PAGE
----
ST. PETERSBURG, Fla. — The Tampa Bay Rays will not be moving forward with a two-city plan involving Montreal that principal owner Stuart Sternberg proposed in 2019.
It's the latest blow to the team and its decade-long stadium saga as part of an effort to increase attendance at games and boost revenue. The Tampa Bay Times first reported the news Thursday afternoon.
“Today’s news is flat out deflating," Sternberg said.
After what the team's principal owner since 2005 describes as more than two years of support and encouragement by Major League Baseball, the plan's rejection was hard to swallow.
“Recently it just sort of took a turn to the south and we don’t precisely know why. But I think at the end of the day it just wasn’t anything MLB was prepared to go forward with," Sternberg added.
But while dreams of sharing the team with Montreal have been squashed, the Rays still need to focus on their future and a looming 2027 deadline.
The urgent need for the Rays to have a "pretty good idea of where things are headed" paired with the stadium fatigue Sternberg says both fans and staff are feeling means nothing is off the table for the team.
That means Tampa Bay area baseball fans could see anything from the Rays in a new home by Opening Day in 2028 or efforts to push things forward with the evolution of the Tropicana Field site.
Potentially on the table is the "world-class," eco-friendly outdoor stadium that was proposed back in April 2021 by the team's leadership group. The stadium would be used year-round to host the Rays baseball team, the Tampa Bay Rowdies soccer team and other sports throughout the year.
Regardless of what future plans the Rays pursue, Sternberg says the plan is to keep the Rays in the Tampa Bay area. Even with low attendance, compared to other teams, the long-time owner says threatening to move the team out of the region is “not necessarily practical" and “not necessarily fair to your fan base.”
“The Rays organization will be one that continues to make Tampa Bay proud both on and off the field. We’re interwoven into the fabric of our region and we are daily contributors to what makes Tampa Bay so unique. Our goal is and always has been for the Rays to thrive here in Tampa Bay today and in future generations as well," Sternberg said.
In a statement, St. Petersburg Mayor Ken Welch said he's confident the city can move forward with the team to evolve the Tropicana Field site.
"We are working with our county partners and City Council to put together the best plan possible, which will work in conjunction with my planned evolution of the Tropicana Field master development proposals," Welch's statement reads. "With this collaborative approach, I am confident we can partner with the Tampa Bay Rays to create a new and iconic full-time home for Major League Baseball in St. Petersburg while also achieving historic equitable economic growth."
City of Tampa Mayor Jane Castor also offered her thoughts on the news, saying the goal has always been to keep the Rays in the Tampa Bay area.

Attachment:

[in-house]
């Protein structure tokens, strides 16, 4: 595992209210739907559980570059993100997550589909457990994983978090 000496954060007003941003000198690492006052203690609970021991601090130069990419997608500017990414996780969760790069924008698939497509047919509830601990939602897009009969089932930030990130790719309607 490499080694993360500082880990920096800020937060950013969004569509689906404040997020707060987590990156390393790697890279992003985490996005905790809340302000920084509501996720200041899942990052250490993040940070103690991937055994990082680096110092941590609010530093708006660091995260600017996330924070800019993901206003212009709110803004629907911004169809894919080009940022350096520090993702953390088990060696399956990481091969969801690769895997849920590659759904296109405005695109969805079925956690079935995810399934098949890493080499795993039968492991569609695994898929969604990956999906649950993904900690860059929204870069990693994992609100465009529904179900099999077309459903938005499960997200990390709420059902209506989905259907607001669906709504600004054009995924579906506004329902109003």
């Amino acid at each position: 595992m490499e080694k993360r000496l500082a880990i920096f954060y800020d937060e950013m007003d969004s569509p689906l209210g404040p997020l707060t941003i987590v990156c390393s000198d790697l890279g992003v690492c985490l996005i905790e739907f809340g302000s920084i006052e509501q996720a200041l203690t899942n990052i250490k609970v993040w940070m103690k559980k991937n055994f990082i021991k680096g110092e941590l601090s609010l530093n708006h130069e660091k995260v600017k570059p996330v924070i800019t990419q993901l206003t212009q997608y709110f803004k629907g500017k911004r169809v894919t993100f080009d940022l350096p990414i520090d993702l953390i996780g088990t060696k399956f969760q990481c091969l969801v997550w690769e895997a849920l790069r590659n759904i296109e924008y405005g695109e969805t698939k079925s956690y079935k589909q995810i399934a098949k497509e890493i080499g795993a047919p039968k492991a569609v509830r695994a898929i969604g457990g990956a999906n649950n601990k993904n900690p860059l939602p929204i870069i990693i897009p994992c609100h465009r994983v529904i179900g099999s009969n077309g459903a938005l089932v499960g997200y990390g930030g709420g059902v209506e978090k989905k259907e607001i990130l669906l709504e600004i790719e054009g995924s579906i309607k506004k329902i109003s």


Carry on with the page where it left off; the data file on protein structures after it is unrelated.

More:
"All along our goal has been to keep the Rays in Tampa Bay. We had been working on both sister city and full season proposals, and now we can focus all of our energy on a full season. I am optimistic the Rays will call Tampa Bay home for many years to come," Castor's statement reads.
The Rays and their Tropicana Field ballpark perennially rank near the bottom of fan attendance. According to ESPN, the team had an average of 9,513 people in seats during the 2021 season — ranking No. 28 of 30 ballparks. It was second to last during the 2018 and 2019 seasons and last in 2017.
It was during these years the Rays, which struggled early in Kevin Cash's tenure as manager, began to show improvement. The team returned to the playoffs in 2019 and advanced to the World Series for the first time in more than a decade in 2020.
The latest developments surrounding the Rays future might have you wondering: How did we get here? Glad you asked.
It all started during the spring of 2008 when the team moved forward with plans for a new stadium on the waterfront in St. Petersburg. The proposed move didn't get to voters, who needed to approve it — the team backed out from the plan that summer. The next year, the city's "A Baseball Community" group concluded a new ballpark would be best somewhere between the "Gateway" region of mid-Pinellas County and downtown Tampa.
In 2010, Sternberg held a press conference to deliver an ultimatum — the Rays need permission to explore all-new stadium sites around Tampa Bay, or else they won't consider any new stadium sites around Tampa Bay. At the time, the team’s contract with St. Petersburg prohibited it from looking outside city limits.
Years later, in 2016, the team was given permission to explore Tampa sites and had three years to give St. Petersburg a final answer. In 2018, the Rays announced publicly its selection of an Ybor City site but without financing given few public or private funds available for stadium construction. The team later released renderings of its proposed $892 million Ybor City stadium but still without a way to pay for it.
St. Petersburg was told at the end of 2018 that the Rays were terminating its negotiating window with Tampa.
One year later, in 2019, the Rays were first given permission by the MLB to explore the now quashed sister city plan. But then-St. Petersburg Mayor Rick Kriseman threw the team a curveball when he said the Rays could not explore playing in Montreal or any other city prior to 2027.
A back-and-forth ensued between Sternberg and Kriseman until the idea pretty much struck out.
That brings us to today, where the Rays now have to shift their focus back to the Tampa Bay area where the options of proposed stadiums and the potential to extend their time in St. Pete await.
As for who the team will play ball with? That's yet to be determined.